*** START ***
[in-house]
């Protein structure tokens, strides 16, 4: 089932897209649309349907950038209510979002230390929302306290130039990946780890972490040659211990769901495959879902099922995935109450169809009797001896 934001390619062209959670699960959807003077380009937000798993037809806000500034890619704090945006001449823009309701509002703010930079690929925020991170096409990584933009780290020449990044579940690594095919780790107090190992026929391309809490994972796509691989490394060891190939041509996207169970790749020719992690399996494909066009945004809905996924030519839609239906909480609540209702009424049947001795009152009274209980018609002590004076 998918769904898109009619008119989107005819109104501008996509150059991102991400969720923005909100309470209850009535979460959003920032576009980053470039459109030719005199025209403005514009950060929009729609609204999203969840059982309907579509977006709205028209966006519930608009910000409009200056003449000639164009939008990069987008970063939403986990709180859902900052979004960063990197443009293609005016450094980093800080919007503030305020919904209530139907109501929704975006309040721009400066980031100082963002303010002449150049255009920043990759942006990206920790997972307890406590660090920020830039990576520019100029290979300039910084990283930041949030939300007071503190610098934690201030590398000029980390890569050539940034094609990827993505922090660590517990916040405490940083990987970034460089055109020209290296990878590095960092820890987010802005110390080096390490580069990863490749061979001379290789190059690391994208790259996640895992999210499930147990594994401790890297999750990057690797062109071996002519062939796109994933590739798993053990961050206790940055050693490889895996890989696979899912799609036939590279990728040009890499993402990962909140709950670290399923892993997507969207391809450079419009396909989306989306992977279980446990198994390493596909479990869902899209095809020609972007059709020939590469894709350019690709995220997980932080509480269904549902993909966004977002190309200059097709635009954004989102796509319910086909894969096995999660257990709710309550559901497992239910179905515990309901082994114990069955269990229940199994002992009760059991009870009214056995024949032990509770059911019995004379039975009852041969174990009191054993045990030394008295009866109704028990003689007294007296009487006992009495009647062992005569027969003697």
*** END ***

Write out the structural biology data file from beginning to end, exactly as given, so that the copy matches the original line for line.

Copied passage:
[in-house]
């Protein structure tokens, strides 16, 4: 089932897209649309349907950038209510979002230390929302306290130039990946780890972490040659211990769901495959879902099922995935109450169809009797001896 934001390619062209959670699960959807003077380009937000798993037809806000500034890619704090945006001449823009309701509002703010930079690929925020991170096409990584933009780290020449990044579940690594095919780790107090190992026929391309809490994972796509691989490394060891190939041509996207169970790749020719992690399996494909066009945004809905996924030519839609239906909480609540209702009424049947001795009152009274209980018609002590004076 998918769904898109009619008119989107005819109104501008996509150059991102991400969720923005909100309470209850009535979460959003920032576009980053470039459109030719005199025209403005514009950060929009729609609204999203969840059982309907579509977006709205028209966006519930608009910000409009200056003449000639164009939008990069987008970063939403986990709180859902900052979004960063990197443009293609005016450094980093800080919007503030305020919904209530139907109501929704975006309040721009400066980031100082963002303010002449150049255009920043990759942006990206920790997972307890406590660090920020830039990576520019100029290979300039910084990283930041949030939300007071503190610098934690201030590398000029980390890569050539940034094609990827993505922090660590517990916040405490940083990987970034460089055109020209290296990878590095960092820890987010802005110390080096390490580069990863490749061979001379290789190059690391994208790259996640895992999210499930147990594994401790890297999750990057690797062109071996002519062939796109994933590739798993053990961050206790940055050693490889895996890989696979899912799609036939590279990728040009890499993402990962909140709950670290399923892993997507969207391809450079419009396909989306989306992977279980446990198994390493596909479990869902899209095809020609972007059709020939590469894709350019690709995220997980932080509480269904549902993909966004977002190309200059097709635009954004989102796509319910086909894969096995999660257990709710309550559901497992239910179905515990309901082994114990069955269990229940199994002992009760059991009870009214056995024949032990509770059911019995004379039975009852041969174990009191054993045990030394008295009866109704028990003689007294007296009487006992009495009647062992005569027969003697």